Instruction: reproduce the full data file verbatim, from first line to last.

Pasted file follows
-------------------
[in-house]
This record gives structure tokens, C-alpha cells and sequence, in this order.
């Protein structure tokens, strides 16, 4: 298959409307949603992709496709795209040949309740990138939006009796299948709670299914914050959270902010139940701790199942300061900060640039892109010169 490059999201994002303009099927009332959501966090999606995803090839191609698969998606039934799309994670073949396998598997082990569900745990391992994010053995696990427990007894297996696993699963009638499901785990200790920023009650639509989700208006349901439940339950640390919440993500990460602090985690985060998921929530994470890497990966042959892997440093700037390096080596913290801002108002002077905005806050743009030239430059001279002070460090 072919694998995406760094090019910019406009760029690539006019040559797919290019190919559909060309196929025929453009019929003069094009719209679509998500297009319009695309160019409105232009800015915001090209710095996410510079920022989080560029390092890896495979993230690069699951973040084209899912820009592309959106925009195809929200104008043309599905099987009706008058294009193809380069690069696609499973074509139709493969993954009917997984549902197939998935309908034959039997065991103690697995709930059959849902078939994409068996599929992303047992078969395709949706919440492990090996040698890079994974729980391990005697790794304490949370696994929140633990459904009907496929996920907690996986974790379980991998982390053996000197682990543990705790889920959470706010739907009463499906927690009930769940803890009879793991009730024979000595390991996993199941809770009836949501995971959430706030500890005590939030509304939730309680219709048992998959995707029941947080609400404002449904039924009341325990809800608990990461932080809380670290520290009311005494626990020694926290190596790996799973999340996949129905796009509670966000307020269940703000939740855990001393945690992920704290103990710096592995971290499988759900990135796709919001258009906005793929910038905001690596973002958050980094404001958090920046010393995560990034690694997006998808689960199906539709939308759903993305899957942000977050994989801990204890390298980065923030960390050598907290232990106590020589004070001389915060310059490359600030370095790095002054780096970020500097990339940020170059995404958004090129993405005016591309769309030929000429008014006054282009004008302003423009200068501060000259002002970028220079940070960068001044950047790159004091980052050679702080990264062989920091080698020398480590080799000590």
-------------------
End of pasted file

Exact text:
[in-house]
This record gives structure tokens, C-alpha cells and sequence, in this order.
């Protein structure tokens, strides 16, 4: 298959409307949603992709496709795209040949309740990138939006009796299948709670299914914050959270902010139940701790199942300061900060640039892109010169 490059999201994002303009099927009332959501966090999606995803090839191609698969998606039934799309994670073949396998598997082990569900745990391992994010053995696990427990007894297996696993699963009638499901785990200790920023009650639509989700208006349901439940339950640390919440993500990460602090985690985060998921929530994470890497990966042959892997440093700037390096080596913290801002108002002077905005806050743009030239430059001279002070460090 072919694998995406760094090019910019406009760029690539006019040559797919290019190919559909060309196929025929453009019929003069094009719209679509998500297009319009695309160019409105232009800015915001090209710095996410510079920022989080560029390092890896495979993230690069699951973040084209899912820009592309959106925009195809929200104008043309599905099987009706008058294009193809380069690069696609499973074509139709493969993954009917997984549902197939998935309908034959039997065991103690697995709930059959849902078939994409068996599929992303047992078969395709949706919440492990090996040698890079994974729980391990005697790794304490949370696994929140633990459904009907496929996920907690996986974790379980991998982390053996000197682990543990705790889920959470706010739907009463499906927690009930769940803890009879793991009730024979000595390991996993199941809770009836949501995971959430706030500890005590939030509304939730309680219709048992998959995707029941947080609400404002449904039924009341325990809800608990990461932080809380670290520290009311005494626990020694926290190596790996799973999340996949129905796009509670966000307020269940703000939740855990001393945690992920704290103990710096592995971290499988759900990135796709919001258009906005793929910038905001690596973002958050980094404001958090920046010393995560990034690694997006998808689960199906539709939308759903993305899957942000977050994989801990204890390298980065923030960390050598907290232990106590020589004070001389915060310059490359600030370095790095002054780096970020500097990339940020170059995404958004090129993405005016591309769309030929000429008014006054282009004008302003423009200068501060000259002002970028220079940070960068001044950047790159004091980052050679702080990264062989920091080698020398480590080799000590």